Sending an email to your CEO can feel like approaching a celebrity — exciting and nerve-wracking all at once.
That’s because, while you could impress your CEO with your knowledge of the company and passion for your job, you could also turn him or her off with signs of carelessness or stepping out of line.
To help you figure out how to craft the perfect message, we consulted Amanda Augustine, a career management expert. Augustine outlined seven simple steps to sending a thoughtful, readable email — and getting the feedback you need.
1. Consult your direct manager first.
Unless the CEO is your direct manager or you’re responding to a direct request from him or her, it’s wise to let your boss know that there’s something you’d like to email the CEO about.
That way, your boss can decide whether it’s something that really requires the CEO’s attention.
Your manager “probably has better insight into what makes sense and what doesn’t make sense,” Augustine said. “You want to go through the right chain of command and the right lines of communication.”
It doesn’t matter if you have the most wonderful idea for the company, Augustine added — you’ll want your boss to vet it first. Once you get confirmation that an email to the CEO is appropriate, you can CC your boss or add him or her to the message.
2. Write a short and action-oriented subject line.
You should always write your subject line before you write the body of the message — otherwise you might forget to include one.
Augustine advises that you limit your subject line to eight or fewer words, especially since your CEO may be reading the email on a mobile device that cuts off part of the text.
You’ll also want to indicate if you need a response by a certain date, so your boss can prioritise the requests he or she is receiving that day. Augustine suggested setting the deadline a day or two before you actually need your CEO’s response. That way, if your CEO gets really busy and responds late, you won’t be in trouble.
Here’s an example of an ideal subject line: “Project XYZ proposal — please reply by EOD.”
And unless you have a really good reason, avoid marking your message high importance or high priority. “That’s almost as bad as putting everything in caps,” Augustine said.
3. Use a salutation and sign-off that’s appropriate for your company culture.
If you’re uncertain how to address your CEO, Augustine suggested asking coworkers on your level how they have addressed him or her when they have sent emails in the past. You could also ask your direct boss for advice.
Another option is to look for email threads between the CEO and other employees and see which salutations they used.
But if you still can’t figure out what’s appropriate, Augustine said you should always err on the side of formality (e.g. “Dear Mr. Smith”).
Your sign-off should be similarly short and simple. “Best, [your name]” generally works well. If you’ve already established a rapport with your boss, you can also use your initials.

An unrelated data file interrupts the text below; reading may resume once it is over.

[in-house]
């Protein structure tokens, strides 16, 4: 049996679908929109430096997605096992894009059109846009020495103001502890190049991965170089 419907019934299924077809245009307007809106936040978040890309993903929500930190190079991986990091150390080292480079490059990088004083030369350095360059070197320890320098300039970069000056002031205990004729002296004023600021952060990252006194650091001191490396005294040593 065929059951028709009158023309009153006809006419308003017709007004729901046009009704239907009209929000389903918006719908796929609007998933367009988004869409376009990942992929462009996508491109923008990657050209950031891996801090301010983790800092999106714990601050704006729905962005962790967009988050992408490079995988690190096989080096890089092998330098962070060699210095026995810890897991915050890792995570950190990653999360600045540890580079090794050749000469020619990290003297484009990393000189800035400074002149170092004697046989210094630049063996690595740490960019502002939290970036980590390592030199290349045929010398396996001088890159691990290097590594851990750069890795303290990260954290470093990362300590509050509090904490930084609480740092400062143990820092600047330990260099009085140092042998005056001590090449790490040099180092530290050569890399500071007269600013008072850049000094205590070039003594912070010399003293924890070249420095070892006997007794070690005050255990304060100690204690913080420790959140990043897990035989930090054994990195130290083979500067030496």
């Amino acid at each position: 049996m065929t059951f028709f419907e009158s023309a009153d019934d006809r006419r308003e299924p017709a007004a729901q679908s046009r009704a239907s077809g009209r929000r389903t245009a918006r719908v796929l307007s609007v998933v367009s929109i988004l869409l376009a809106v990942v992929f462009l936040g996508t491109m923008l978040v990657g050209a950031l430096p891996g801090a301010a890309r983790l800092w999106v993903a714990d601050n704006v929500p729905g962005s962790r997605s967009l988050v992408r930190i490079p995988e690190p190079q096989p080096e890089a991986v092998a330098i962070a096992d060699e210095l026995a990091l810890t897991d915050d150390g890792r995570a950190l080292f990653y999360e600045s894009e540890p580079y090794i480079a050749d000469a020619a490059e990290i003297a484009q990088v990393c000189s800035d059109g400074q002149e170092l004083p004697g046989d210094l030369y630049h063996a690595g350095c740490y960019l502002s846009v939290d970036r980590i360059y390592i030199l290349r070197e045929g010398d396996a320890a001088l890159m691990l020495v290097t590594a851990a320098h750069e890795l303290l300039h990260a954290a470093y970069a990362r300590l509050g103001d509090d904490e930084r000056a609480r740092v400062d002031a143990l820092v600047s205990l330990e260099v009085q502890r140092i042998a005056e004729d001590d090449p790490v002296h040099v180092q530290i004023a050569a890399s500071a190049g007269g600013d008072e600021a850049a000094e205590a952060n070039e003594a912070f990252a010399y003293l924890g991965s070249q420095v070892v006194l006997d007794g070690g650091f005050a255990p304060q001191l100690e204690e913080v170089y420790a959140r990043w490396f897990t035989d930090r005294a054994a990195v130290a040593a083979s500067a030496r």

4. Keep the text short and specific.
You definitely don’t want to send an email with blocks of text, Augustine said, especially since your CEO could be reading the message on a mobile device.
In order to make the email more easily readable, Augustine recommends using a short opening paragraph and then outlining each topic using bullet points. You may also want to bold or highlight the call to action (e.g. “Please reply by EOD”).
Though you don’t need to adhere to a specific word count, Augustine said, “use just as many words as you need to get your point across and not a sentence or a letter more than that.”
Think of the email as being a summary, or the CliffsNotes version, of the topic you want to discuss.
Ultimately, Augustine said, keep in mind that “if they want more information, they will be sure to ask for it.”
5. Review your message for misspellings and grammar mistakes.
Always re-read your email before you send it, especially since there are words that your computer’s spell-checker doesn’t automatically pick up.
In many cases, Augustine said, this message will be your CEO’s first impression of you and your professional brand. “You don’t want to be thought of as the person who can’t spell correctly and can’t string a sentence together without making a mistake.”
6. Avoid jokes.
Because we’re so accustomed to communicating via texts and social media, we might be less formal than we should in important emails.
Specifically, Augustine said, “sarcasm can often be lost in [email] translation,” so be careful not to include anything that can be misconstrued.
“Don’t leave your message up for interpretation,” she said.
7. Follow up politely.
Your email should include a call to action, or a deadline when you need a response by. Set a reminder in your calendar to follow up the day after that if your CEO still hasn’t gotten back to you.
Here’s an example of an appropriate follow-up (you can tweak as necessary): “I’m following up on [whatever issue] and wanted to make sure you saw this item. Please let me know if you need any additional information from me before you can respond.”
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